Paper Adventures – The Case of Auntie’s Manor [Kids’ Product Review]

Update April 25, 2022: Check the comments to note the improvements since the time of this review.

Mind your manors

Location:  at home

Date Played: February 16, 2022

Team size: 2+; we recommend 1-2 kids plus 1 gamemaster

Duration: 60 minutes

Price: about £12 ($16)

REA Reaction

The Case of Auntie’s Manor was an approachable escape room kit suitable for introducing young puzzlers to the genre. With fairly straightforward puzzles, crisp art, and an evolving story, it kept my kids’ attention and made them feel like competent puzzlers. One puzzle even caught their imagination long after the game itself, leaving a lasting impression of the experience. They only wished for a more interesting setting than “just a house.”

Cover art for The Case of Auntie's Manor with 6 illustrated character cards beside it.

The support for the gamemaster in this kit was a step above other kits that we’ve used. I particularly appreciated the concept of the “Game on a Page” guide, which summarized the plot progression, hints, and result of each puzzle. It was designed to enable me to support the game flow with a single paper. I’d like to see a tool like this in any escape room kit.

The experience was marred somewhat by a series of minor imperfections that accumulated into a general lack of polish. None of these broke the game (especially with a nearby gamemaster), but my detective-minded kids pointed them out enough to warrant noting here. Additional copy editing could have uncovered some of these issues earlier, and it would only take minor design revisions to ameliorate them.

Paper Adventures has a solid escape kit framework that, with a few tweaks, could sustain a welcome series of affordable games for kids. We look forward to seeing how these games evolve!

Continue reading “Paper Adventures – The Case of Auntie’s Manor [Kids’ Product Review]”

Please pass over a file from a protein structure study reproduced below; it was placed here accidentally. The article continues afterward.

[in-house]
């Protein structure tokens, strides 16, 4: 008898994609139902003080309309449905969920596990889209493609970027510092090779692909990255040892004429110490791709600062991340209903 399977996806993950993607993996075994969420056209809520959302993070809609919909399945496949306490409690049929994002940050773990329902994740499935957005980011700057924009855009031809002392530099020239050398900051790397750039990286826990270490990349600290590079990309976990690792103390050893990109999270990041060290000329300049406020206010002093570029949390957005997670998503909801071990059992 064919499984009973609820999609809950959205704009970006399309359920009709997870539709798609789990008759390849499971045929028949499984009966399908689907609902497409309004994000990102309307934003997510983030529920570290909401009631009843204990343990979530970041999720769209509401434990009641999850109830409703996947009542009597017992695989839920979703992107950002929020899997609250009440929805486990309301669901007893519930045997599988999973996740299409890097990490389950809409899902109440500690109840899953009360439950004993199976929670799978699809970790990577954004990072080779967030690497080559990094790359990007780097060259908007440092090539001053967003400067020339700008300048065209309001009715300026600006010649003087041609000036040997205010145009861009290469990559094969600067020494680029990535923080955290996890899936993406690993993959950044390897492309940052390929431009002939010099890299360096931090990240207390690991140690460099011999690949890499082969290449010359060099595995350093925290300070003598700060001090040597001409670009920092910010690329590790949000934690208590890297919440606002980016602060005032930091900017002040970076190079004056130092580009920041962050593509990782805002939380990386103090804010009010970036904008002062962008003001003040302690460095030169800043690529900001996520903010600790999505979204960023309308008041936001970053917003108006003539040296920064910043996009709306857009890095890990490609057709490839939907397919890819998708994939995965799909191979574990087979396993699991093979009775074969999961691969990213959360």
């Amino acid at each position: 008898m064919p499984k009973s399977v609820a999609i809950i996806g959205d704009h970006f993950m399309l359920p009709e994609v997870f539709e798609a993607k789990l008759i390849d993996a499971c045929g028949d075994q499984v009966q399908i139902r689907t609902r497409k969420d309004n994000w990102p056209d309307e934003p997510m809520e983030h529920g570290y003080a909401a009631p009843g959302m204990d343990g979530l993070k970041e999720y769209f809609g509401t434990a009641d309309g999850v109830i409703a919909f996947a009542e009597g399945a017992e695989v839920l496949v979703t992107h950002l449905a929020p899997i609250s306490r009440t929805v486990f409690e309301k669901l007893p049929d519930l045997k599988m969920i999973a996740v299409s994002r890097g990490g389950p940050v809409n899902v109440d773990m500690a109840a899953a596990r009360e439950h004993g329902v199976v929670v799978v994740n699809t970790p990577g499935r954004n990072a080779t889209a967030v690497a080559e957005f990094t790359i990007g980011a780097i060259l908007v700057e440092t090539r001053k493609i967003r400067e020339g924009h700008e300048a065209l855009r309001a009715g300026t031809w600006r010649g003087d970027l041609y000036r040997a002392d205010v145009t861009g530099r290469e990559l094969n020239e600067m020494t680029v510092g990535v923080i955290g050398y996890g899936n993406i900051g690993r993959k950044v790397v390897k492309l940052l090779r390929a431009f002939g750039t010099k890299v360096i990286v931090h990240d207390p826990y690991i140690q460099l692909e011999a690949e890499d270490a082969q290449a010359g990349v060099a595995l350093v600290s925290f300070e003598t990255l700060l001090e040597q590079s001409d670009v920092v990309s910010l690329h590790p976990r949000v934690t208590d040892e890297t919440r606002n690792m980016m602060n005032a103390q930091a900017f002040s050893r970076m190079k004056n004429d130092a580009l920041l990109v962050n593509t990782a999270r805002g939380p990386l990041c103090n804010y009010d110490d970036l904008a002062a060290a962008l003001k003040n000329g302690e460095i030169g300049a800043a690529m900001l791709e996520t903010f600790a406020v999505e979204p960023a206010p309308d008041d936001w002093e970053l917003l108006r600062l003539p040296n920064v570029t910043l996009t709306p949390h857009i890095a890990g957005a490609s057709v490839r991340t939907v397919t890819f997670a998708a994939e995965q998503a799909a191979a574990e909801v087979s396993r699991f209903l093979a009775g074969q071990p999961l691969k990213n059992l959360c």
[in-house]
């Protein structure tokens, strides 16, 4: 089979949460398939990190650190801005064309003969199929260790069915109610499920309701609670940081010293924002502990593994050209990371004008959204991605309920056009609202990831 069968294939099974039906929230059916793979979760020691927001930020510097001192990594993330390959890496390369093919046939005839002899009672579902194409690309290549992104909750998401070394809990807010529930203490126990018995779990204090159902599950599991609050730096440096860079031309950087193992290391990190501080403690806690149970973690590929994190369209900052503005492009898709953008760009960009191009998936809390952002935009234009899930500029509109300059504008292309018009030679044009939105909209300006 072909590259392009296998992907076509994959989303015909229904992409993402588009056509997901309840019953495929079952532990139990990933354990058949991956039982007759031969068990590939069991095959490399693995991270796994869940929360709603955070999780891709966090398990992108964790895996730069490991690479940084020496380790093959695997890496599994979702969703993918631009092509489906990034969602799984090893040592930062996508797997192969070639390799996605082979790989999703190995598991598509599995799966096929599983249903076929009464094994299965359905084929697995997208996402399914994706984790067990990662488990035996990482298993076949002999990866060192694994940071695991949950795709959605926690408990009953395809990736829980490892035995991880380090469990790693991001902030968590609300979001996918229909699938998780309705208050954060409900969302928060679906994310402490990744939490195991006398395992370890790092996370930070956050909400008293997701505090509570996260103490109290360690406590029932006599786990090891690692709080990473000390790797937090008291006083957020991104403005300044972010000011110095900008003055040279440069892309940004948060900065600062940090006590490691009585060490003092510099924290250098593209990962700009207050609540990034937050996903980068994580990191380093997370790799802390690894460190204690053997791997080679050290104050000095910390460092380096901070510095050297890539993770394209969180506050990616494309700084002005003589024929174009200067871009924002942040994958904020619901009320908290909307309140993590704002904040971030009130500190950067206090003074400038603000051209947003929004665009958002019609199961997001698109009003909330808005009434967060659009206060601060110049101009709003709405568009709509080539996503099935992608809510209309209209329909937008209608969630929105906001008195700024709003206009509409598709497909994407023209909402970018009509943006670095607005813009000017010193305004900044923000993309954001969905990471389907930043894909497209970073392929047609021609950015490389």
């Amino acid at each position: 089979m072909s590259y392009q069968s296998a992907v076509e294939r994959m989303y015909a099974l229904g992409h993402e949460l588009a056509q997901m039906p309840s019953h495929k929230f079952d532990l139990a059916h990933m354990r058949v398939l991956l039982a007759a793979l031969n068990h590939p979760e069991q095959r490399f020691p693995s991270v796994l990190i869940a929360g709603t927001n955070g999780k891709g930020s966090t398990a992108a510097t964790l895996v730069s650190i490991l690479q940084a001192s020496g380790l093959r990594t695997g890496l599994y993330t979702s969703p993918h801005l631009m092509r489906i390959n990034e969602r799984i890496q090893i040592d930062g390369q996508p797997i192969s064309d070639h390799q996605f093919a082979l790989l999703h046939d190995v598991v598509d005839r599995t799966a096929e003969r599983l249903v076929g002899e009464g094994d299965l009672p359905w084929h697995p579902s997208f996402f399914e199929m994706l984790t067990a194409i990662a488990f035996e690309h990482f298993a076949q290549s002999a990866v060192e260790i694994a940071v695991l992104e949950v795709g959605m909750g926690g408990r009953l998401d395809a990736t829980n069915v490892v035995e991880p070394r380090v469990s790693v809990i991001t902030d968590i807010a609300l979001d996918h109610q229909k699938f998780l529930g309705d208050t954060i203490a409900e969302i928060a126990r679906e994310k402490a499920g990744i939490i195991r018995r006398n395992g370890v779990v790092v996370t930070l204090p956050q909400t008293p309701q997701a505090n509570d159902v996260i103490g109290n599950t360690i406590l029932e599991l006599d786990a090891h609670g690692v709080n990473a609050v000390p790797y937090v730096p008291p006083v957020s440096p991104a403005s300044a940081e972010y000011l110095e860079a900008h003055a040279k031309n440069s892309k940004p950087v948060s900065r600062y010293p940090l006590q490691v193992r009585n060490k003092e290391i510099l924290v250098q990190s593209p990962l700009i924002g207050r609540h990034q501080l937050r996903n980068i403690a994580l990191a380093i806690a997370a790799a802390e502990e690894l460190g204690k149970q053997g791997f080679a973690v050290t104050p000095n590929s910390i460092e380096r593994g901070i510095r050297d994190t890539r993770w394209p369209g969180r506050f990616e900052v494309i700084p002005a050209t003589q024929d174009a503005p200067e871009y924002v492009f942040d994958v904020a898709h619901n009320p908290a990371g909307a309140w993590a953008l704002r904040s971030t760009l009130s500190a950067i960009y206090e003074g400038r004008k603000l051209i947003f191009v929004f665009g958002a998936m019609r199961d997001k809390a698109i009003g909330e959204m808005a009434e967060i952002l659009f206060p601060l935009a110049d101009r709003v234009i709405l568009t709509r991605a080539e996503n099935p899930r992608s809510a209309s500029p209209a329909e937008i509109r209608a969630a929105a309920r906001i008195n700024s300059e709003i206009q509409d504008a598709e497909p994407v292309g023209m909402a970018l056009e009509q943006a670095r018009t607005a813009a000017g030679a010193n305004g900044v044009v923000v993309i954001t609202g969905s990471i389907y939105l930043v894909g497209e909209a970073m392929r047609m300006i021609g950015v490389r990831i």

Mindware: Dig It Up! Crack the Crate – A Dragon’s World [Kids’ Product Review]

Don’t let sleeping dragons lie

Location:  at home

Date Played: January 15, 2022

Team size: 2-4; we recommend 1-2 kids and at least one adult

Duration: 1.5-2 hours

Price: $34.95

REA Reaction

Dig It Up! Crack the Crate – A Dragon’s World was a strong kid-focused tabletop escape game that was unique for its inclusion of three “magic” orbs/ eggs (i.e. diggable clods of clay containing clues). Depending on your perspective, this integration with Mindware’s Dig It Up! product line either enhanced or interrupted the game. Kids throughout my house raved about the orbs and chiseled with an uncharacteristic persistence, eager to earn their prizes. Adults weren’t as enthralled, mostly because the diggable objects awkwardly disrupted progress for sizable chunks of time, sidelining the majority of our team.

Dig It Up! Crack The Crate - a dragon's World Adventure box, looks like grey wood paneling.

Aside from the divisive issue of magic orbs, the puzzling was the star of this game, with nine entertaining puzzles that were remarkably well constructed for young players. These puzzles won’t challenge experienced players, but I still felt genuine admiration for how they combined interesting objects, motivating scenarios, and simple interactions to engage us.

The overarching story was a bit convoluted, stretching to justify some of the orbs. Even so, the themes of magic and dragons persisted throughout every aspect of the game and gave sufficient coherence to the experience.

This would be a lovely game for experienced puzzlers to play with their younger apprentices. Kids will be able to do most of it on their own, and they’ll love the gimmicks. More experienced players will appreciate much of the design and wish things like this existed when they were kids.

Continue reading “Mindware: Dig It Up! Crack the Crate – A Dragon’s World [Kids’ Product Review]”

YULU – Cut the Wire [Review]

Snip. Snip. Boom!

Location:  at home

Date Played:  December 20, 2018

Team size: 1-10; we recommend 2-4

Duration: 5 -15 minutes per round

Price: $33

Publisher: YULU

REA Reaction